Post # 16
We made the ethical choice to go with a lab diamond and we gladly share that fact however but people have assumed that
1) I/he was duped and that we actually wanted a mined diamond
2) We made the choice due to cost and wanted to pass it off as mined
3) That we didn’t know moissanite existed and would fall in love with one instantly if we saw it.
Post # 17
techmom : I agree! To be clear, my circle of friends definitely does not spend any time discussing rings (unless, say, someone is getting engaged and wants opinions on rings), but on the other hand, former coworkers of mine were always discussing how big so-and-so’s ring was and what so-and-so’s future husband did and how could he possibly afford a ring that size and on and on and on. This was years ago and I am thrilled to be away from that toxic bunch, but it does remind me that some people are unfortunately just like that.
Post # 18
I have a bit of a different assumption that I deal with in daily life. I work in a largely man-dominated profession, and the (very) few women around wear simple bands. So the assumption/stereotype is – if you wear a blingy ring, you’re “less serious”, more “girly” and potentially, not as capable from the professional standpoint.
Post # 19
That is must be a real Diamond, not cubic Zirconium (spelling).
Must be yellow gold not white gold or platinum or even silver
(I have very old fashioned parents and while I am not engaged currently they have commmented on my jewlrey taste many times)
Post # 20
poppy77 : My first ring was a cluster! Admittedly, I hated clusters but ultimately went with it because I thought people expected me to have a diamond and we really couldn’t afford a diamond in a size I would want at the time. So even owning one I was one of those judgey people.
Post # 21
It’s really annoying to me when people assume that every woman wants a diamond, or that if she has a ring with different gemstones it’s because her Fiance couldn’t afford diamonds.
Gee, instead of maybe accepting that your FI knew what you wanted and got something you would love?
Post # 22
That the reason I don’t want a moissanite is because I don’t understand a moissanite.
That a coloured stone doesn’t belong in an engagement ring.
That you need a big fancy ring to be engaged.
That a ring should be a “classic” setting like a solitaire.
Post # 23
mrsbluetomato : There was actually a very interesting article in Harvard Business Review that conducted a study comparing “rich” and “poor” women and men in getting hired. The first part of the experiment was quantitiative- they sent out fake resumes (with identical professional experience, but the “rich” resumes and the “poor” resumes had different but comparable etracurriculars/awards) to a nmber of law firms to see which resumes attracted the most attention. The second part was qualitative- they interviewed hiring managers under the condition of anonymity to get a sense of their biases.
Shocker, the rich men had the most call backs for interviews, but for women, it was actually the opposite. In the qualitative interviews, hiring managers admitted that they prefer not to hire “rich women”, especially married “rich women” because they assume they won’t work as hard because they don’t “need” the job, or that they are only committed to working until they have a baby, etc. That interview always stuck with me and could explain why some of the women in your field wear only plain bands.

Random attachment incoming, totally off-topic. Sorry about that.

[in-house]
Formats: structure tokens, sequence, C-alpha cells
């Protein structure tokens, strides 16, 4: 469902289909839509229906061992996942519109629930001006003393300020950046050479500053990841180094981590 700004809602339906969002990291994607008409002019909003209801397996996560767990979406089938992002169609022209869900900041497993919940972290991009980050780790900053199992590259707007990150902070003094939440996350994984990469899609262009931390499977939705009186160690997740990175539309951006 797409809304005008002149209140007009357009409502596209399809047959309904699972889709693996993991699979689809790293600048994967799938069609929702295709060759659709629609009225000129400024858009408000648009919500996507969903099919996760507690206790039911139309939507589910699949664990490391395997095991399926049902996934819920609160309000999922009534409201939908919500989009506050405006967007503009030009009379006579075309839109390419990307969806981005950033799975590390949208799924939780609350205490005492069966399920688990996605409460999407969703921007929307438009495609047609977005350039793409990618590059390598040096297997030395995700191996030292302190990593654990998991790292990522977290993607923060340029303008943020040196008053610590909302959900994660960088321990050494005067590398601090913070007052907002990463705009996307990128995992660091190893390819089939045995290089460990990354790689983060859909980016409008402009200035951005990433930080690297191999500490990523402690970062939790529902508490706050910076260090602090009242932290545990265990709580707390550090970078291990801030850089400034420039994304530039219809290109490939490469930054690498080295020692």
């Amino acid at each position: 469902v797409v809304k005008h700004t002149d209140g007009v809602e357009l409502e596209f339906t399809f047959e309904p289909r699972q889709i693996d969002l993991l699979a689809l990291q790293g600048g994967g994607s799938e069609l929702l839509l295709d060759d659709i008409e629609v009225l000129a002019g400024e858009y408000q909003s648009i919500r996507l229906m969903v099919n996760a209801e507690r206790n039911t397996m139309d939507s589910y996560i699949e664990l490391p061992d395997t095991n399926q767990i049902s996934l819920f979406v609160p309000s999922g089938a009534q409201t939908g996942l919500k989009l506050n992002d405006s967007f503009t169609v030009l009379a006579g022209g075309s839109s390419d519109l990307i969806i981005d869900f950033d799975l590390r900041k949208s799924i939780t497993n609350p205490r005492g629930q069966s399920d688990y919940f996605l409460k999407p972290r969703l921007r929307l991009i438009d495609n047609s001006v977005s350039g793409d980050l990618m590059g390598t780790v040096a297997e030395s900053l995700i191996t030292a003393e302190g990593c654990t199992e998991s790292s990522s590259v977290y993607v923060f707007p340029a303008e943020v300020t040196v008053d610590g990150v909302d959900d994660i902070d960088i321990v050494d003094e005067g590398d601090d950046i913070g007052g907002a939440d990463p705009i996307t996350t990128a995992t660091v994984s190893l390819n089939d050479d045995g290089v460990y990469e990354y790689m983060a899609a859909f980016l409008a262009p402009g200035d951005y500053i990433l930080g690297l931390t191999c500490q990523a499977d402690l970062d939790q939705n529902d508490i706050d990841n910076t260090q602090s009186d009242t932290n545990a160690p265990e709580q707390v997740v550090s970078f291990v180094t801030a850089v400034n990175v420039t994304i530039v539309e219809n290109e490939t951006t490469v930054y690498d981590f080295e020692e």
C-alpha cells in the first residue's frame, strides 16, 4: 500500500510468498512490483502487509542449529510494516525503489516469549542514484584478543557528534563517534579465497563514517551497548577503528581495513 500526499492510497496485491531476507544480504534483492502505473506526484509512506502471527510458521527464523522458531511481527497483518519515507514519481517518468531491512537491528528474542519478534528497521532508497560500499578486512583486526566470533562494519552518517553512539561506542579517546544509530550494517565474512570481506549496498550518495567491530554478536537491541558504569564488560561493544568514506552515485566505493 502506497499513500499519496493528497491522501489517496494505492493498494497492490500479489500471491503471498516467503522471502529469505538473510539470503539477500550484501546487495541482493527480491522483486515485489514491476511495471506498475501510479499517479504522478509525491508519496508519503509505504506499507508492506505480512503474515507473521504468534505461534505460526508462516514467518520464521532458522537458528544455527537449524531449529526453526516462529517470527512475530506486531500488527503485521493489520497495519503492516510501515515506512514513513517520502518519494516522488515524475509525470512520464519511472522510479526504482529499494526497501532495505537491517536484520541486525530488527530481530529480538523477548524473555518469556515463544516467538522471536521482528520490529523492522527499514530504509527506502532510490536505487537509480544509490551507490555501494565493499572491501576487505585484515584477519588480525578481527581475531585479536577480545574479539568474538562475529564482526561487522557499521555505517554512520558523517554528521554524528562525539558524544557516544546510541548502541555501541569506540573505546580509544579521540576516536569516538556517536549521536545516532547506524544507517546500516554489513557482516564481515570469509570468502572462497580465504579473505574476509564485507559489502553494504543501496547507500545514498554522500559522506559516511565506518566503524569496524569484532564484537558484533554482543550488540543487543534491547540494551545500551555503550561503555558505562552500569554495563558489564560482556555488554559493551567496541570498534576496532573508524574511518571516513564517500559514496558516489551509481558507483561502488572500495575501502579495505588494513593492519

Post # 24
beekay : Very interesting! I wasn’t aware of that study but their findings totally make sense. I used to be a bit self-conscious, althouth my ring is not really expensive or anything, but just the fact that I do have a ring next to my band would make me feel uncomfortable sometimes. Intriguingly, I had some disapproving looks from other women, but never from men.
Post # 25
catthebee37 : I have a purple sapphire I had set into a ring, and it cost more money than my diamond engagement ring. Some people think sapphires are inexpensive, but natural, untreated sapphires can cost a lot of money! I love purple too. I think that will be a great choice for an engagement ring.
Post # 26
beekay : This is very, very interesting as I was having a similar discussion the other day. I plan to start interviewing soon to get another job and I have a 1.9 center ct stone on my hand but very far from being ‘rich’. I was thinking whether it would make sense to leave home my engagement ring while interviewing?
Post # 27
butterfly67 : I think it’s a personal decision, but I don’t think it’s a bad idea. Are you married (can you just wear your band)?
Post # 28
beekay : Not married…but maybe I will do a band anyhow. Good idea!
Post # 29
- Wedding: December 2017 - Courthouse
I agree with all of those pet peeves! They drive me nuts too.
Personally, I also really dislike when a girl has a cheaper set and people assume it’s because her FI/DH wouldn’t shell out more. My Fiance probably would have gotten me (within reason) almost anything I wanted but I was the one who wanted to use the money we could have spent on the ring towards our dream honeymoon!
Post # 30
That someone with any other stone can’t afford a diamond. My fiance only looked at diamonds even though I was interested in Morganites (they’re just so beautiful and I’ve seen some stunning morganite rings on the bee…) but in his profession, appearance is everything and he said he didn’t want people to think he was being cheap with me… I don’t think it has anything to do with money, it’s just personal preference.